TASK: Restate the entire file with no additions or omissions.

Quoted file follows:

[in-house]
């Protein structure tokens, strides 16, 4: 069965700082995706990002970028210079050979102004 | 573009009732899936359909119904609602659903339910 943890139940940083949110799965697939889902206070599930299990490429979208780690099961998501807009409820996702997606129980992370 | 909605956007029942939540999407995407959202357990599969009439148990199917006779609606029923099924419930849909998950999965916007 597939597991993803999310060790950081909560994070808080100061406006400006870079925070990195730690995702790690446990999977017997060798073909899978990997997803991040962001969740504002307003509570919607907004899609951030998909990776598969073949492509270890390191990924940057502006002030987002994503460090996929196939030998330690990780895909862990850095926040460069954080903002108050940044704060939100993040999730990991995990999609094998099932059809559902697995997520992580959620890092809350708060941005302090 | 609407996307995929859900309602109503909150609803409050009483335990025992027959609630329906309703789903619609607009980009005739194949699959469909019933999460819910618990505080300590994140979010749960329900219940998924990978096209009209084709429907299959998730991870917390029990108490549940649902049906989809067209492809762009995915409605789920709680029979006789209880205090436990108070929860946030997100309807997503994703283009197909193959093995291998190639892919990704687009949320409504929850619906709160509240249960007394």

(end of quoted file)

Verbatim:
[in-house]
């Protein structure tokens, strides 16, 4: 069965700082995706990002970028210079050979102004 | 573009009732899936359909119904609602659903339910 943890139940940083949110799965697939889902206070599930299990490429979208780690099961998501807009409820996702997606129980992370 | 909605956007029942939540999407995407959202357990599969009439148990199917006779609606029923099924419930849909998950999965916007 597939597991993803999310060790950081909560994070808080100061406006400006870079925070990195730690995702790690446990999977017997060798073909899978990997997803991040962001969740504002307003509570919607907004899609951030998909990776598969073949492509270890390191990924940057502006002030987002994503460090996929196939030998330690990780895909862990850095926040460069954080903002108050940044704060939100993040999730990991995990999609094998099932059809559902697995997520992580959620890092809350708060941005302090 | 609407996307995929859900309602109503909150609803409050009483335990025992027959609630329906309703789903619609607009980009005739194949699959469909019933999460819910618990505080300590994140979010749960329900219940998924990978096209009209084709429907299959998730991870917390029990108490549940649902049906989809067209492809762009995915409605789920709680029979006789209880205090436990108070929860946030997100309807997503994703283009197909193959093995291998190639892919990704687009949320409504929850619906709160509240249960007394």